5/9/2017 1:23 PM
What makes one product more alluring than another? Does the quality of the product primarily drive sales or can more alluring packaging alter a customer’s decision? These are questions that every producer considers before sending their product to market. A study conducted by Pack InSight at Clemson University set out to answer these questions by incorporating state of the art technology in a familiar environment.
Clemson researchers simulated a realistic shopping experience for 70 participants ranging from 22 to 65 years old. The primary focus of the shopping simulation was a multi-tiered shelf containing multiple selections of chocolate (like ones found in grocery stores). Two types of chocolate were presented on these shelves: the control group, chocolates with no “enhancements” to their packaging, and the stimuli, chocolates with laminated or foiled packaging. Before entering the simulated supermarket, “shoppers” were fitted with state of the art eye tracking glasses that recorded the participant’s eye movement and line of site. With these special eye glasses, researchers could track the duration and number of times that participants looked at each product. Participants were given a list of items to purchase within the simulated supermarket. Meanwhile, researchers recorded eye movement as well as which product each participant ultimately chose. Before leaving, the participants were given an exit interview to record their subjective motives for each purchase decision.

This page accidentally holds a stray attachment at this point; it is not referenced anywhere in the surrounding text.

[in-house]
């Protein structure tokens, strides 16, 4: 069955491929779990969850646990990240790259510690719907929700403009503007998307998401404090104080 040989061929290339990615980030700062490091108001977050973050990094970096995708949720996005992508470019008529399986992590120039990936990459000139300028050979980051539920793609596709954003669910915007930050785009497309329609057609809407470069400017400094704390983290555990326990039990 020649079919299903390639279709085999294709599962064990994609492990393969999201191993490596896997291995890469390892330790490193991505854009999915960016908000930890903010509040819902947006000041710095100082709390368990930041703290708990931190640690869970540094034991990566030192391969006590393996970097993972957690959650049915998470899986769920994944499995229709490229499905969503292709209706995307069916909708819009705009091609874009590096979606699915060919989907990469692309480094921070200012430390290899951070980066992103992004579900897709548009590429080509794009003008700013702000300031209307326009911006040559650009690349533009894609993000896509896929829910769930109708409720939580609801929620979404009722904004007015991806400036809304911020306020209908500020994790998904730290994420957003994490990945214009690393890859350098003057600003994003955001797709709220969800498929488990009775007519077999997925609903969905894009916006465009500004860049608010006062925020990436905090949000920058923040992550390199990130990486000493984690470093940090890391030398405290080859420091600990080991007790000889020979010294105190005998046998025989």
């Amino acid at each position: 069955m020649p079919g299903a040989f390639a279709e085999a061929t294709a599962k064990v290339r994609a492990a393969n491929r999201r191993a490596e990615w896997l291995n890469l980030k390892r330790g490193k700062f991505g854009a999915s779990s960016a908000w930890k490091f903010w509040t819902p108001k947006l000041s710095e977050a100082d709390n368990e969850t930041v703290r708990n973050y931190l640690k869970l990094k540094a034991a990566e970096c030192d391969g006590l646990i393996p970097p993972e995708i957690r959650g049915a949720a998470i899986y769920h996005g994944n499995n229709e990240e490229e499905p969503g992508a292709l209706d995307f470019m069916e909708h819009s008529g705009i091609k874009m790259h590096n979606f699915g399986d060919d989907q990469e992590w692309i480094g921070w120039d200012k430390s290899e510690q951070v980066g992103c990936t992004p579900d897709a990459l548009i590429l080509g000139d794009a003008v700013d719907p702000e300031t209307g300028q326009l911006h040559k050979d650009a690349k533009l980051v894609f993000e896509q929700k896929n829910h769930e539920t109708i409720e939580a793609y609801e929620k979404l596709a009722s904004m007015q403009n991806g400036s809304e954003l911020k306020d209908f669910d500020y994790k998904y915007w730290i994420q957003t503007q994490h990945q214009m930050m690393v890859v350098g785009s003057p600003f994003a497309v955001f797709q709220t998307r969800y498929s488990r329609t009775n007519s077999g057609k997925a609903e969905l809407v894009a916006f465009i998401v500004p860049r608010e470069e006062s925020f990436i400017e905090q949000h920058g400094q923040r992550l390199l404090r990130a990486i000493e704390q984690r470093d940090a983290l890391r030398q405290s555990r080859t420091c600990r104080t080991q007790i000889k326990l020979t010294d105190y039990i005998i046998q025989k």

Heat map of the participants’ aggregate total fixation duration (TFD). Green indicates shortest fixation time; red indicates the longest fixation period
The study found that participants looked more often, and for significantly longer periods of time at the chocolates in the foiled and laminated packages than the control group. The enhanced packaging not only attracted more attention from the participants but resulting in the enhanced product being purchased more frequently. This was seen most dramatically in the foil packaged chocolates being purchased 23% more often than the control group. The chocolates in the laminated packaging only did marginally better than the non-enhanced counterpart. They were purchased 6% more often than their counterpart.
The post-purchase interview reinforced the hypothesis that shelf allure cognitively equated to quality. When asked about why those surveyed chose the product in the enhanced package, answers included the statements: “The foil makes it look fancier.” and “The gold foil portrays a more high-end product.” Most responded with similar statements equating higher quality products to the foil and laminate packaged products.
The question then becomes: do the results of this experiment transcend across product lines? It may sound like a simple answer but “you only get one chance to make a first impression” still holds true. Supermarkets are over saturated with similar products and are extremely competitive places where products that don't stand out don't get sold. Enhancing a product’s packaging is a value add that simply cannot be ignored.
The study featured in this article can be found at:
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